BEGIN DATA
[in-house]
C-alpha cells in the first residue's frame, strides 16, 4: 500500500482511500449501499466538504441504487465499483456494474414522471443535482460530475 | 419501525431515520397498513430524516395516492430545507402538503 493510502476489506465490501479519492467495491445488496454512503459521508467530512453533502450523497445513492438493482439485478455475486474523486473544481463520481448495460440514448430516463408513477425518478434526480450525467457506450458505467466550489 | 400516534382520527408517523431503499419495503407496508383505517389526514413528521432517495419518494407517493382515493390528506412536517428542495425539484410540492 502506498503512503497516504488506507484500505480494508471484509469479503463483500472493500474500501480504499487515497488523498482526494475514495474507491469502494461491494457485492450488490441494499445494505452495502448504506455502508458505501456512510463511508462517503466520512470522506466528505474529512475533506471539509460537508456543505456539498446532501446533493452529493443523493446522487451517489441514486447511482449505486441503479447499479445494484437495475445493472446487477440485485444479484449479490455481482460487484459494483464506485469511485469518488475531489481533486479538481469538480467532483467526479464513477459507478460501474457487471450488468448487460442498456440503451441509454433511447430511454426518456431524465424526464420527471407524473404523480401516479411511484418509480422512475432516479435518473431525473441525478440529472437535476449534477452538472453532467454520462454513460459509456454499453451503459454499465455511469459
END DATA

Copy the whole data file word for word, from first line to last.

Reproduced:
[in-house]
C-alpha cells in the first residue's frame, strides 16, 4: 500500500482511500449501499466538504441504487465499483456494474414522471443535482460530475 | 419501525431515520397498513430524516395516492430545507402538503 493510502476489506465490501479519492467495491445488496454512503459521508467530512453533502450523497445513492438493482439485478455475486474523486473544481463520481448495460440514448430516463408513477425518478434526480450525467457506450458505467466550489 | 400516534382520527408517523431503499419495503407496508383505517389526514413528521432517495419518494407517493382515493390528506412536517428542495425539484410540492 502506498503512503497516504488506507484500505480494508471484509469479503463483500472493500474500501480504499487515497488523498482526494475514495474507491469502494461491494457485492450488490441494499445494505452495502448504506455502508458505501456512510463511508462517503466520512470522506466528505474529512475533506471539509460537508456543505456539498446532501446533493452529493443523493446522487451517489441514486447511482449505486441503479447499479445494484437495475445493472446487477440485485444479484449479490455481482460487484459494483464506485469511485469518488475531489481533486479538481469538480467532483467526479464513477459507478460501474457487471450488468448487460442498456440503451441509454433511447430511454426518456431524465424526464420527471407524473404523480401516479411511484418509480422512475432516479435518473431525473441525478440529472437535476449534477452538472453532467454520462454513460459509456454499453451503459454499465455511469459